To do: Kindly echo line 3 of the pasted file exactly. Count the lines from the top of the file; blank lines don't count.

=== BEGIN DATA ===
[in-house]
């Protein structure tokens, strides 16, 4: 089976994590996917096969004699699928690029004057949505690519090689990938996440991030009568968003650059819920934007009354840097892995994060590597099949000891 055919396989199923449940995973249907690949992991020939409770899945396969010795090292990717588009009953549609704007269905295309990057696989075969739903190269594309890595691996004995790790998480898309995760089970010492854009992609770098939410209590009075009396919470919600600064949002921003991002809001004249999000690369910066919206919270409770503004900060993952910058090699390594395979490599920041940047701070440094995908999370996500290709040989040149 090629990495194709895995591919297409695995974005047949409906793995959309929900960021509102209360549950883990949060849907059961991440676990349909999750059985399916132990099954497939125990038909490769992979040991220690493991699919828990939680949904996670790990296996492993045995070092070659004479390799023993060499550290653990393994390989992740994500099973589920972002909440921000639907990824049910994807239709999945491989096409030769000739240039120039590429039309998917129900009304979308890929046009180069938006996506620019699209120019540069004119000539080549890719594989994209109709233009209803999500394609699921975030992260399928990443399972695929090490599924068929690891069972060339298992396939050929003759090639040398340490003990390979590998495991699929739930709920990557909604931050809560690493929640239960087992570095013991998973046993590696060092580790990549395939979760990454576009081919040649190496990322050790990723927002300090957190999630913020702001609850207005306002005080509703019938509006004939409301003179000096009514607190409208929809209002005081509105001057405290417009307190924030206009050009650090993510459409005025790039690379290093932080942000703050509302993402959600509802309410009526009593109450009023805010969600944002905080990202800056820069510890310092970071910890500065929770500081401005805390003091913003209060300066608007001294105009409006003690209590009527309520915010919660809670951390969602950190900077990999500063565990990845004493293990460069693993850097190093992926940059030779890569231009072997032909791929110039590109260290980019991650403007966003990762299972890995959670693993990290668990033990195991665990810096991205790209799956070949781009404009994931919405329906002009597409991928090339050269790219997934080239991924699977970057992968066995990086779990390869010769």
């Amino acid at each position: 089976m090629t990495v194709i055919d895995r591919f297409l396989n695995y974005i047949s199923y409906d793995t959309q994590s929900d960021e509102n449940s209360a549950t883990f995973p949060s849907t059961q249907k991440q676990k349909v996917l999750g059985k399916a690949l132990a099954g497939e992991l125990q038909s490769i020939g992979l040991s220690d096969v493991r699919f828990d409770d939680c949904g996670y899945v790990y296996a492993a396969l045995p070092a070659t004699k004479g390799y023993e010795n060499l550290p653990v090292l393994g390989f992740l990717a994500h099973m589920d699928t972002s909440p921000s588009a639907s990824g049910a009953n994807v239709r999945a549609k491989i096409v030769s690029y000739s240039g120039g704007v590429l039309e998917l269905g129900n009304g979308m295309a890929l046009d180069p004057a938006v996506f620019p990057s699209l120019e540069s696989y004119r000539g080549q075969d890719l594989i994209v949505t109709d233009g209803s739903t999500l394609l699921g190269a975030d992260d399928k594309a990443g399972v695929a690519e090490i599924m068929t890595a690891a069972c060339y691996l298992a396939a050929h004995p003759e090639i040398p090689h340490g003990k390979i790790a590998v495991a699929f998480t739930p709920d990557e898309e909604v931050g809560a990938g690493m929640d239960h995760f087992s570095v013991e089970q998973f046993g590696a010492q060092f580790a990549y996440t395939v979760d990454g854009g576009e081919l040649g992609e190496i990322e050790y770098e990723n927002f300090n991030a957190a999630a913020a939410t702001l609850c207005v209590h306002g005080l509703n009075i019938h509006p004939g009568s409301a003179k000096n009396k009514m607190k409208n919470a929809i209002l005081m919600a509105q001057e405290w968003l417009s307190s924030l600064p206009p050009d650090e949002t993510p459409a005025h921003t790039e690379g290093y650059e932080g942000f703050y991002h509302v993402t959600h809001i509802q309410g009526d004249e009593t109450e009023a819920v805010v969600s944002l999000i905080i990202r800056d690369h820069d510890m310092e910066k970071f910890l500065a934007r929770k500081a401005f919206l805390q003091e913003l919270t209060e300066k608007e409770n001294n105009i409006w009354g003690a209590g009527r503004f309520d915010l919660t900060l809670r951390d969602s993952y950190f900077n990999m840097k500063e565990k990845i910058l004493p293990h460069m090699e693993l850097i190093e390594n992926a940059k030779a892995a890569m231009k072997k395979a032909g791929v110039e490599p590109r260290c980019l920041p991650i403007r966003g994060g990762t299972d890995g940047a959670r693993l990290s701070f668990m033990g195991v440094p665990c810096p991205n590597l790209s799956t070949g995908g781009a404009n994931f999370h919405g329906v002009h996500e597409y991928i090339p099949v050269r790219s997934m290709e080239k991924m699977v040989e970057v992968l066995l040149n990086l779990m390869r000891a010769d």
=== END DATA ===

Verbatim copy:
């Amino acid at each position: 089976m090629t990495v194709i055919d895995r591919f297409l396989n695995y974005i047949s199923y409906d793995t959309q994590s929900d960021e509102n449940s209360a549950t883990f995973p949060s849907t059961q249907k991440q676990k349909v996917l999750g059985k399916a690949l132990a099954g497939e992991l125990q038909s490769i020939g992979l040991s220690d096969v493991r699919f828990d409770d939680c949904g996670y899945v790990y296996a492993a396969l045995p070092a070659t004699k004479g390799y023993e010795n060499l550290p653990v090292l393994g390989f992740l990717a994500h099973m589920d699928t972002s909440p921000s588009a639907s990824g049910a009953n994807v239709r999945a549609k491989i096409v030769s690029y000739s240039g120039g704007v590429l039309e998917l269905g129900n009304g979308m295309a890929l046009d180069p004057a938006v996506f620019p990057s699209l120019e540069s696989y004119r000539g080549q075969d890719l594989i994209v949505t109709d233009g209803s739903t999500l394609l699921g190269a975030d992260d399928k594309a990443g399972v695929a690519e090490i599924m068929t890595a690891a069972c060339y691996l298992a396939a050929h004995p003759e090639i040398p090689h340490g003990k390979i790790a590998v495991a699929f998480t739930p709920d990557e898309e909604v931050g809560a990938g690493m929640d239960h995760f087992s570095v013991e089970q998973f046993g590696a010492q060092f580790a990549y996440t395939v979760d990454g854009g576009e081919l040649g992609e190496i990322e050790y770098e990723n927002f300090n991030a957190a999630a913020a939410t702001l609850c207005v209590h306002g005080l509703n009075i019938h509006p004939g009568s409301a003179k000096n009396k009514m607190k409208n919470a929809i209002l005081m919600a509105q001057e405290w968003l417009s307190s924030l600064p206009p050009d650090e949002t993510p459409a005025h921003t790039e690379g290093y650059e932080g942000f703050y991002h509302v993402t959600h809001i509802q309410g009526d004249e009593t109450e009023a819920v805010v969600s944002l999000i905080i990202r800056d690369h820069d510890m310092e910066k970071f910890l500065a934007r929770k500081a401005f919206l805390q003091e913003l919270t209060e300066k608007e409770n001294n105009i409006w009354g003690a209590g009527r503004f309520d915010l919660t900060l809670r951390d969602s993952y950190f900077n990999m840097k500063e565990k990845i910058l004493p293990h460069m090699e693993l850097i190093e390594n992926a940059k030779a892995a890569m231009k072997k395979a032909g791929v110039e490599p590109r260290c980019l920041p991650i403007r966003g994060g990762t299972d890995g940047a959670r693993l990290s701070f668990m033990g195991v440094p665990c810096p991205n590597l790209s799956t070949g995908g781009a404009n994931f999370h919405g329906v002009h996500e597409y991928i090339p099949v050269r790219s997934m290709e080239k991924m699977v040989e970057v992968l066995l040149n990086l779990m390869r000891a010769d």